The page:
by Ray Bixler
Originally published: March 10, 2017
Diversity in the workplace is a major focal point for employers and a key selling point for many job candidates. Many companies, despite their best intentions to truly commit to diversity, struggle to put this into action. The reality is that to really create a diverse workplace, employers need to go above and beyond the standard resume and interview -- and job applicants need to be ready.
Many studies have found that hiring managers can be swayed by personal preferences leading to a less-than-impartial analysis of an applicant's skills and qualifications. When this occurs during the hiring process, job applicants are missing out on opportunities and employers are missing out on hiring great talent.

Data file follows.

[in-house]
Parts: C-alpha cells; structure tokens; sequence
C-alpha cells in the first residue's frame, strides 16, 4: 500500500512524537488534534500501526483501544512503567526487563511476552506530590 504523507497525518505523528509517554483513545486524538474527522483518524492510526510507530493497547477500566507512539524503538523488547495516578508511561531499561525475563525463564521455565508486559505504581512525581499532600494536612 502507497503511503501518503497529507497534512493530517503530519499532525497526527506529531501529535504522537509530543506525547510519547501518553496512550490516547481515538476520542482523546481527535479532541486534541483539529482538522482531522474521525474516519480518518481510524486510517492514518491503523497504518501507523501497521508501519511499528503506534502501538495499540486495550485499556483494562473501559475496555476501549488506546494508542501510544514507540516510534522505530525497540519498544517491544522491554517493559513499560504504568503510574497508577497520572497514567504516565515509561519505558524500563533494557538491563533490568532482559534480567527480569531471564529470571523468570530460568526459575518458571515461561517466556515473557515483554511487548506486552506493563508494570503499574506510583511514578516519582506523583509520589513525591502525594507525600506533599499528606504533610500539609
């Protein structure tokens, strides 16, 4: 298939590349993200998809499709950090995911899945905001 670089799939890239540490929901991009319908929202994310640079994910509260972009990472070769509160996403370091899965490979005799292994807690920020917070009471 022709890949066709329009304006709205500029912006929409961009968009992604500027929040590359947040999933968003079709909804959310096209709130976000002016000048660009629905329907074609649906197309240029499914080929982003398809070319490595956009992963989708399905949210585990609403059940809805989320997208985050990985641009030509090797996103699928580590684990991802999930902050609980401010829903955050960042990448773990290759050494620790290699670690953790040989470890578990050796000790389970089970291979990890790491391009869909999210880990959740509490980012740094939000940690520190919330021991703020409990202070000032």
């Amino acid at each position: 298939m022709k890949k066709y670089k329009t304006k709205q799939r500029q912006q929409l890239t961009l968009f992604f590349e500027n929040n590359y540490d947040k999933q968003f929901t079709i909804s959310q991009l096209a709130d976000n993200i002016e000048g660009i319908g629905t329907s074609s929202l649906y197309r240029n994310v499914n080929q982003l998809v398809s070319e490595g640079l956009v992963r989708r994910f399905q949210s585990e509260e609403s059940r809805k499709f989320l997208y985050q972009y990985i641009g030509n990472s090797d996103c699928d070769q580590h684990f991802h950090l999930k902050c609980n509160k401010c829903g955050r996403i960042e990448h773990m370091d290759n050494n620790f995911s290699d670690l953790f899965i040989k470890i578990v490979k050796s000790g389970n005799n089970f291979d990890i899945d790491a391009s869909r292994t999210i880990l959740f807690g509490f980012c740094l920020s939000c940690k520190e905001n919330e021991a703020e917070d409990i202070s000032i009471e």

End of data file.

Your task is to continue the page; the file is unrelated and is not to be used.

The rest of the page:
There are a number of unconscious biases that permeate a hiring process. We all hold our own subjective world views that are influenced and shaped by our experiences, beliefs and values. An article in Fast Company reported that context during a hiring situation can lead to bias. In one study, applicants were perceived to be more serious when their resumes were attached to heavy clipboards, as opposed to other candidates whose resumes were handed out on flimsy clipboards.